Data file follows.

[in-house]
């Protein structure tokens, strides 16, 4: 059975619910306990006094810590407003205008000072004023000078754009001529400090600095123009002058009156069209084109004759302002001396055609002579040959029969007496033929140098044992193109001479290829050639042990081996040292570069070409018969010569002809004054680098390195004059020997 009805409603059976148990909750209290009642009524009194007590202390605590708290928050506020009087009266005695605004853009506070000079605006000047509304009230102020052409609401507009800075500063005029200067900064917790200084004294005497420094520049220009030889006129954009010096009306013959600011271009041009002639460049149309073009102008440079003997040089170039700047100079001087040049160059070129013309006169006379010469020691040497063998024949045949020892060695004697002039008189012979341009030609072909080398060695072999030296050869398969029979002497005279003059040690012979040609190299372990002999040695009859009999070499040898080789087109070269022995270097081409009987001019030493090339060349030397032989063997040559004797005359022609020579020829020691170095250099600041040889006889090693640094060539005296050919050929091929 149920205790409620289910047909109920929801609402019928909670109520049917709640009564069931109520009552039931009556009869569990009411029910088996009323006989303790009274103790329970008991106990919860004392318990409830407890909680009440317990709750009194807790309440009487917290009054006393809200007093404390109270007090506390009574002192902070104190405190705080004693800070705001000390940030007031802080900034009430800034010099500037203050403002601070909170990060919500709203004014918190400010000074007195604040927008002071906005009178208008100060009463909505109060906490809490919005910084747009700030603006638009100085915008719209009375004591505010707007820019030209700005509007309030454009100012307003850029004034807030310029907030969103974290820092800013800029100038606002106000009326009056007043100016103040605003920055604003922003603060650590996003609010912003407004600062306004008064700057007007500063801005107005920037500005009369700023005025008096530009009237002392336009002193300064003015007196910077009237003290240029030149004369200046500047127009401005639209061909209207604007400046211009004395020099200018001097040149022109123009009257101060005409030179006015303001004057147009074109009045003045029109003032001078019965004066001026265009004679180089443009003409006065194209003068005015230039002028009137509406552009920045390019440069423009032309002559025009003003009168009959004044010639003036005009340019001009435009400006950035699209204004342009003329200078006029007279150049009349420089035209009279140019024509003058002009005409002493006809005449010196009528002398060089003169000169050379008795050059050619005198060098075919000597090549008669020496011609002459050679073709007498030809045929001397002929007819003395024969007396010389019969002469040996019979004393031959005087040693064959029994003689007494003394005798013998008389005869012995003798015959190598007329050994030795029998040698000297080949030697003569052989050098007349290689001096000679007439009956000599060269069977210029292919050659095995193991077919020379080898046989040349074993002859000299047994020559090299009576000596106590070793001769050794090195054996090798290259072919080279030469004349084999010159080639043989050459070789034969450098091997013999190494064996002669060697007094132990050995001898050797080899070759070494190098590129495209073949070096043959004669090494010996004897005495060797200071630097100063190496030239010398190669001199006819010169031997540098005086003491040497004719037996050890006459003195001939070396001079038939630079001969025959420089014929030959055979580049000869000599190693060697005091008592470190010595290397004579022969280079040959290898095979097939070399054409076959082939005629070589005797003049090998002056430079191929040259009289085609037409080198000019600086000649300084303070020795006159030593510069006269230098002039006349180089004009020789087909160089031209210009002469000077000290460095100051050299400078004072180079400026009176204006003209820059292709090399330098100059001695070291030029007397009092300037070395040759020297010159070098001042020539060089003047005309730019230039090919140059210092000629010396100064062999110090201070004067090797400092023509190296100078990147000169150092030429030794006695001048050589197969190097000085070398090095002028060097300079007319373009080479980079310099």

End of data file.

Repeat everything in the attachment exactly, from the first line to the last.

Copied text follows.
[in-house]
């Protein structure tokens, strides 16, 4: 059975619910306990006094810590407003205008000072004023000078754009001529400090600095123009002058009156069209084109004759302002001396055609002579040959029969007496033929140098044992193109001479290829050639042990081996040292570069070409018969010569002809004054680098390195004059020997 009805409603059976148990909750209290009642009524009194007590202390605590708290928050506020009087009266005695605004853009506070000079605006000047509304009230102020052409609401507009800075500063005029200067900064917790200084004294005497420094520049220009030889006129954009010096009306013959600011271009041009002639460049149309073009102008440079003997040089170039700047100079001087040049160059070129013309006169006379010469020691040497063998024949045949020892060695004697002039008189012979341009030609072909080398060695072999030296050869398969029979002497005279003059040690012979040609190299372990002999040695009859009999070499040898080789087109070269022995270097081409009987001019030493090339060349030397032989063997040559004797005359022609020579020829020691170095250099600041040889006889090693640094060539005296050919050929091929 149920205790409620289910047909109920929801609402019928909670109520049917709640009564069931109520009552039931009556009869569990009411029910088996009323006989303790009274103790329970008991106990919860004392318990409830407890909680009440317990709750009194807790309440009487917290009054006393809200007093404390109270007090506390009574002192902070104190405190705080004693800070705001000390940030007031802080900034009430800034010099500037203050403002601070909170990060919500709203004014918190400010000074007195604040927008002071906005009178208008100060009463909505109060906490809490919005910084747009700030603006638009100085915008719209009375004591505010707007820019030209700005509007309030454009100012307003850029004034807030310029907030969103974290820092800013800029100038606002106000009326009056007043100016103040605003920055604003922003603060650590996003609010912003407004600062306004008064700057007007500063801005107005920037500005009369700023005025008096530009009237002392336009002193300064003015007196910077009237003290240029030149004369200046500047127009401005639209061909209207604007400046211009004395020099200018001097040149022109123009009257101060005409030179006015303001004057147009074109009045003045029109003032001078019965004066001026265009004679180089443009003409006065194209003068005015230039002028009137509406552009920045390019440069423009032309002559025009003003009168009959004044010639003036005009340019001009435009400006950035699209204004342009003329200078006029007279150049009349420089035209009279140019024509003058002009005409002493006809005449010196009528002398060089003169000169050379008795050059050619005198060098075919000597090549008669020496011609002459050679073709007498030809045929001397002929007819003395024969007396010389019969002469040996019979004393031959005087040693064959029994003689007494003394005798013998008389005869012995003798015959190598007329050994030795029998040698000297080949030697003569052989050098007349290689001096000679007439009956000599060269069977210029292919050659095995193991077919020379080898046989040349074993002859000299047994020559090299009576000596106590070793001769050794090195054996090798290259072919080279030469004349084999010159080639043989050459070789034969450098091997013999190494064996002669060697007094132990050995001898050797080899070759070494190098590129495209073949070096043959004669090494010996004897005495060797200071630097100063190496030239010398190669001199006819010169031997540098005086003491040497004719037996050890006459003195001939070396001079038939630079001969025959420089014929030959055979580049000869000599190693060697005091008592470190010595290397004579022969280079040959290898095979097939070399054409076959082939005629070589005797003049090998002056430079191929040259009289085609037409080198000019600086000649300084303070020795006159030593510069006269230098002039006349180089004009020789087909160089031209210009002469000077000290460095100051050299400078004072180079400026009176204006003209820059292709090399330098100059001695070291030029007397009092300037070395040759020297010159070098001042020539060089003047005309730019230039090919140059210092000629010396100064062999110090201070004067090797400092023509190296100078990147000169150092030429030794006695001048050589197969190097000085070398090095002028060097300079007319373009080479980079310099």